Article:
Updated: 4:52 p.m. | Posted: 3:05 p.m.
Comedian Louis C.K. has been accused of sexual misconduct toward several women, including masturbating in front of them to their horror and embarrassment, according to a report in The New York Times.
Comedians Dana Min Goodman, Abby Schachner, Julia Wolov, Rebecca Corry allege the Emmy-winning star of FX's "Louie" either pleasured himself in front of them, asked to do it or did so over the phone. A fifth woman detailed her allegations against C.K. to the paper but was not identified.
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A publicist and a lawyer for C.K. did not immediately respond to comment from The Associated Press. Another publicist told the Times the comedian would not respond to their reporting. Schachner, who claims she heard C.K. masturbating on the phone in 2003, declined comment to The AP and representatives for the other three named women did not immediately return messages seeking comment Corry alleges the comedian, while she was working on TV pilot in 2005, asked "if we could go to my dressing room so he could masturbate in front of me." She declined "and he told me he had issues." The show's executive producers, Courteney Cox and David Arquette confirmed Corry's account to the Times. Cindy Guagenti, Arquette's representative, told The AP her client had nothing more to add.
In anticipation of the report, the New York premiere of Louis C.K.'s controversial new film "I Love You, Daddy" was canceled on Thursday night and C.K.'s scheduled Friday appearance on "The Late Show With Stephen Colbert" also has been scrapped. The small distribution company handling the release of "I Love You Daddy" said it is reviewing the situation and giving careful consideration to the timing and release of the film.
C.K. is among the latest Hollywood figures to be accused of misconduct in a wave that began when dozens of sexual harassment allegations were reported last month against film mogul Harvey Weinstein.
Known for his candid, warts-and-all personal humor, which often includes bodily fluids and sex, C.K. grew up outside Boston. He performed stand-up sets in New York and eventually landed writing gig on Conan O'Brien's "Late Night" and David Letterman's "Late Show."
He went on to become the head writer of "The Dana Carvey Show" from 1995-96 and contributed to the animated "TV Funhouse" vignettes on "Saturday Night Live."
He was a writer on "The Chris Rock Show" and voiced patients on the Comedy Central's "Dr. Katz, Professional Therapist." He also wrote and directed the film "Pootie Tang" with Rock, an infamous bomb.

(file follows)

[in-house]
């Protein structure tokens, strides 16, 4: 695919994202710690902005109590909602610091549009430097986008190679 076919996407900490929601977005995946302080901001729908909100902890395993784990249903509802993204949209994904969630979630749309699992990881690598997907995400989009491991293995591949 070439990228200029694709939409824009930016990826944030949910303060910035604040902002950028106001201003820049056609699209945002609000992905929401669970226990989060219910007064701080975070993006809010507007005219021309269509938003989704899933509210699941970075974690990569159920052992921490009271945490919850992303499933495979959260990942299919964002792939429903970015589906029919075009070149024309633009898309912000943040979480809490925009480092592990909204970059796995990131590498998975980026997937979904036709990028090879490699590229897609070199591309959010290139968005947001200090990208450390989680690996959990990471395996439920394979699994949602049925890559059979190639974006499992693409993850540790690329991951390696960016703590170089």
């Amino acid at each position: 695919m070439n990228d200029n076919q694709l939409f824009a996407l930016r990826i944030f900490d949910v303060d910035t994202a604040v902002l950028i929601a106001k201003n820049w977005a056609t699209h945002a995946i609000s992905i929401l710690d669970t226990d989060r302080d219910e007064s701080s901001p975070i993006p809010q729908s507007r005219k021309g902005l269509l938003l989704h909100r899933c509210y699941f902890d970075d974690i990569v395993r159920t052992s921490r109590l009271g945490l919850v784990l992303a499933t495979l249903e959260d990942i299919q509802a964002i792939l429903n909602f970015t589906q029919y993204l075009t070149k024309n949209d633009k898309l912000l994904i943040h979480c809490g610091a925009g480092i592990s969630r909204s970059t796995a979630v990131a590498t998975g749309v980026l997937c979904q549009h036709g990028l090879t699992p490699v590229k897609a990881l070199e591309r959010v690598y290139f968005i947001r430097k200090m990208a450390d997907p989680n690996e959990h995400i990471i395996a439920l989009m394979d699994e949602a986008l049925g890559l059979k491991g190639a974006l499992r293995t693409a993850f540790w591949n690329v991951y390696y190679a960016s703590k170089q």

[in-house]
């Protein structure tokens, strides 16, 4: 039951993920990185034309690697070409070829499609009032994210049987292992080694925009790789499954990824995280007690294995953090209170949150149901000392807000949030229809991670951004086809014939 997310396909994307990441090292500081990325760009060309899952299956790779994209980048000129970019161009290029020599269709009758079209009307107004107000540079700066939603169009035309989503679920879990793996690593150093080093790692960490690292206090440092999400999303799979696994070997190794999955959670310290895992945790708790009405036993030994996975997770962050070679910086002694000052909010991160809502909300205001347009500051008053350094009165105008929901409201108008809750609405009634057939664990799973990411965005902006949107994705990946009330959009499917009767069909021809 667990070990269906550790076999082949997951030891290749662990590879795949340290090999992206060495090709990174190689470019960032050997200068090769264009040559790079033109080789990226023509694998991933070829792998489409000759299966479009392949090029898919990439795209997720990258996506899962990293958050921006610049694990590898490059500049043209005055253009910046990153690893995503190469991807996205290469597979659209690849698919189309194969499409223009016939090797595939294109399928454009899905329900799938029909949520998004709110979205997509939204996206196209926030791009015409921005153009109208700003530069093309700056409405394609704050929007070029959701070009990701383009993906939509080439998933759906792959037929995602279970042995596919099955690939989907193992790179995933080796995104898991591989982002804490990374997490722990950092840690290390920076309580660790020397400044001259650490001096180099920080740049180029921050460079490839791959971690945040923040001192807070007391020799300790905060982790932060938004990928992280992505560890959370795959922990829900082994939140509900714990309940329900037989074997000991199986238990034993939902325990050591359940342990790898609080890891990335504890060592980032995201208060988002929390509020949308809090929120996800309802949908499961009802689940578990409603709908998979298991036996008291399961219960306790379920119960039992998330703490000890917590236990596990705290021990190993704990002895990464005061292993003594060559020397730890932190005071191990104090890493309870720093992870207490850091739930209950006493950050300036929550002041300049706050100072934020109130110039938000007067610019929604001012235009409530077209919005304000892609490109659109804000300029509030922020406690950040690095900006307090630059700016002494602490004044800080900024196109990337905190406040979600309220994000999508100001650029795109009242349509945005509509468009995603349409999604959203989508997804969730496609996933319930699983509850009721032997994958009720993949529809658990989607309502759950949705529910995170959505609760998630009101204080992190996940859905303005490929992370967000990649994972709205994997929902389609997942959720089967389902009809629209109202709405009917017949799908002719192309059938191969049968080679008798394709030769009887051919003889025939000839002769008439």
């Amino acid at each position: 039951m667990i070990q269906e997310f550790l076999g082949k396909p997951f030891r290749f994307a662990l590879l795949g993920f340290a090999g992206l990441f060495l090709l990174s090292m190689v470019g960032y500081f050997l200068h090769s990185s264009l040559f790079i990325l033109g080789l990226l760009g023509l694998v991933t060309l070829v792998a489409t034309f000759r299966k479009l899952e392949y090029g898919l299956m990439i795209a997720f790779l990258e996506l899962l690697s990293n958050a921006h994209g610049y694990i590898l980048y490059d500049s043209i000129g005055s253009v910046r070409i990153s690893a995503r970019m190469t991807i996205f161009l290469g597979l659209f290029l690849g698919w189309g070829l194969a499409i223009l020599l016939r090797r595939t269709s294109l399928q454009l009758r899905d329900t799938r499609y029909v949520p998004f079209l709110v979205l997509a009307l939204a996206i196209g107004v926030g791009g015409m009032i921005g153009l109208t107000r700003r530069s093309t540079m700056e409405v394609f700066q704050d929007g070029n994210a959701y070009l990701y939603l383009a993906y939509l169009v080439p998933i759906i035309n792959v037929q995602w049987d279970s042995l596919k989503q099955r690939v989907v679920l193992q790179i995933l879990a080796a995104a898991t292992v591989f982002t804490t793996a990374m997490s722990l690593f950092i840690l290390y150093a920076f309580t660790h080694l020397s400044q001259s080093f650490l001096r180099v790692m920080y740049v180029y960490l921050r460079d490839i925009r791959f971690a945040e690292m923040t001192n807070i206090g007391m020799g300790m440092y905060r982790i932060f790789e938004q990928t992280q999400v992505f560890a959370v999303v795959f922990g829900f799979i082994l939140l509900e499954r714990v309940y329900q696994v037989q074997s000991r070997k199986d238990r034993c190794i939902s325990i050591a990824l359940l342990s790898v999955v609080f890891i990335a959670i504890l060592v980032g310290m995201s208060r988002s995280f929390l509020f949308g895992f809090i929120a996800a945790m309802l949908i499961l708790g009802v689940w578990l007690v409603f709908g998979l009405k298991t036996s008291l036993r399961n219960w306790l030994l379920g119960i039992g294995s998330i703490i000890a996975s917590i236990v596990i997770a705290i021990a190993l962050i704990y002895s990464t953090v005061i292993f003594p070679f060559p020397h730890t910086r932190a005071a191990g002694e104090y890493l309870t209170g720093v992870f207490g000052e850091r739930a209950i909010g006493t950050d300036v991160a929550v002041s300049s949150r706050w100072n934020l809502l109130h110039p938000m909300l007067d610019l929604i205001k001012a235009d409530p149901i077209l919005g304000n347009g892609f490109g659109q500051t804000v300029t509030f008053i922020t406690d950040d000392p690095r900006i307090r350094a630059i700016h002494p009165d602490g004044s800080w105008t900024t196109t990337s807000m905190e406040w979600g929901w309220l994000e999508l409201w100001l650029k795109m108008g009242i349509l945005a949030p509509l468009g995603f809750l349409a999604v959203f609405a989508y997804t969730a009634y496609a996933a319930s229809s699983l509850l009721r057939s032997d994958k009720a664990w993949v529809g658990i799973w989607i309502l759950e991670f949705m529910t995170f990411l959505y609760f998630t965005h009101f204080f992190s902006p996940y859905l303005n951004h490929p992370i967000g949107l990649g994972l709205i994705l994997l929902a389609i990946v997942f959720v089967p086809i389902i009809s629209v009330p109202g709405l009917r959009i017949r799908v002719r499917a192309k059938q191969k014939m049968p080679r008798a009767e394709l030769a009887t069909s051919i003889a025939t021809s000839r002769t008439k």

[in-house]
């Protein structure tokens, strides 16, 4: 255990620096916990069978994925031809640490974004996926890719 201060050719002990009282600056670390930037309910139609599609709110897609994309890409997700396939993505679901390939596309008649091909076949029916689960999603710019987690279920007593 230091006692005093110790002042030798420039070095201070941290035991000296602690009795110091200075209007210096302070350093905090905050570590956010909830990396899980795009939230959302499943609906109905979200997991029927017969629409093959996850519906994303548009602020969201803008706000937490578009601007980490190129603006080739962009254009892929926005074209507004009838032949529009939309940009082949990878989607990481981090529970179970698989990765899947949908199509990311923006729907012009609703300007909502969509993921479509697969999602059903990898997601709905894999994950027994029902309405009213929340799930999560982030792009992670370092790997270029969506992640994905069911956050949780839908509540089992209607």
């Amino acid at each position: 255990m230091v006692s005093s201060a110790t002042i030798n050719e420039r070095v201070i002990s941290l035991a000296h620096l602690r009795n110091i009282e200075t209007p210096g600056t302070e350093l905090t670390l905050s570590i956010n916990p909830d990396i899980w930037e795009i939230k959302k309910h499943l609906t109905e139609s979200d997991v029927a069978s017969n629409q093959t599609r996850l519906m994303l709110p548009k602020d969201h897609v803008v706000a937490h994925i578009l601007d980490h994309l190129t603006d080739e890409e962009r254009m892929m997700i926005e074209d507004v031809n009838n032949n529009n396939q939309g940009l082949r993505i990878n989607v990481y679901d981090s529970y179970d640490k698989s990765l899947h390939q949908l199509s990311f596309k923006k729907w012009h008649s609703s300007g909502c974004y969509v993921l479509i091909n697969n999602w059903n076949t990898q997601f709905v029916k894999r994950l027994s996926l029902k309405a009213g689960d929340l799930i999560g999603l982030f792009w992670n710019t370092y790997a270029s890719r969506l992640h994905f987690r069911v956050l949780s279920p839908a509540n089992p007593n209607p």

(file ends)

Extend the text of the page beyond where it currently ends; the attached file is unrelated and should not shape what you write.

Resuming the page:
In a 2014 episode of his FX series "Louie," the title character played by C.K. pushes himself on a longtime friend and sometime flame, Pamela. She's played by actress-writer Pamela Adlon of "Better Things."
In the scene, Pamela rebuffs his efforts to pull her into his bedroom as he paws at her. "This would be rape if you weren't so stupid. My God, you can't even rape well," she says.
C.K.'s comedy writing and production tentacles spread throughout TV and film. He's credited as a creator of the Zach Galifianakis show "Baskets," in its third season on FX, and of Pamela Adlon's show "Better Things," now in its second season on FX. He is also developing another series for FX called "The Cops" in which he's set to star opposite Albert Brooks. C.K. is an executive producer of comedian Tig Notaro's Amazon series, "One Mississippi." He starred in a Netflix special earlier this year that was nominated for two Emmy Awards.
He also appeared on several episodes of "Parks and Recreation" in 2012 and creator Mike Schur apologized Thursday for including C.K. On Twitter, he admitted to hearing rumors but still using the comedian. "I'm sorry," he wrote. C.K.'s new film, "I Love You, Daddy," had its premiere this summer at the Toronto International Film Festival. C.K., who co-starred in Woody Allen's "Blue Jasmine," said he and co-writer Vernon Chatman wanted to make a movie about beloved artists who are trailed by murmurs of scandal.
Some also see the black-and-white 35mm film as C.K.'s response to his own controversies. Allegations of questionable sexual behavior long have dogged C.K. and Roseanne Barr has said there are "multiple accusations" and Notaro advised C.K. to "handle" the rumors.
In the film, C.K. plays a successful TV producer whose 17-year-old daughter begins a relationship with an older director. It spawns a kind of crisis for C.K.'s character, who has his own issues with how he treats women.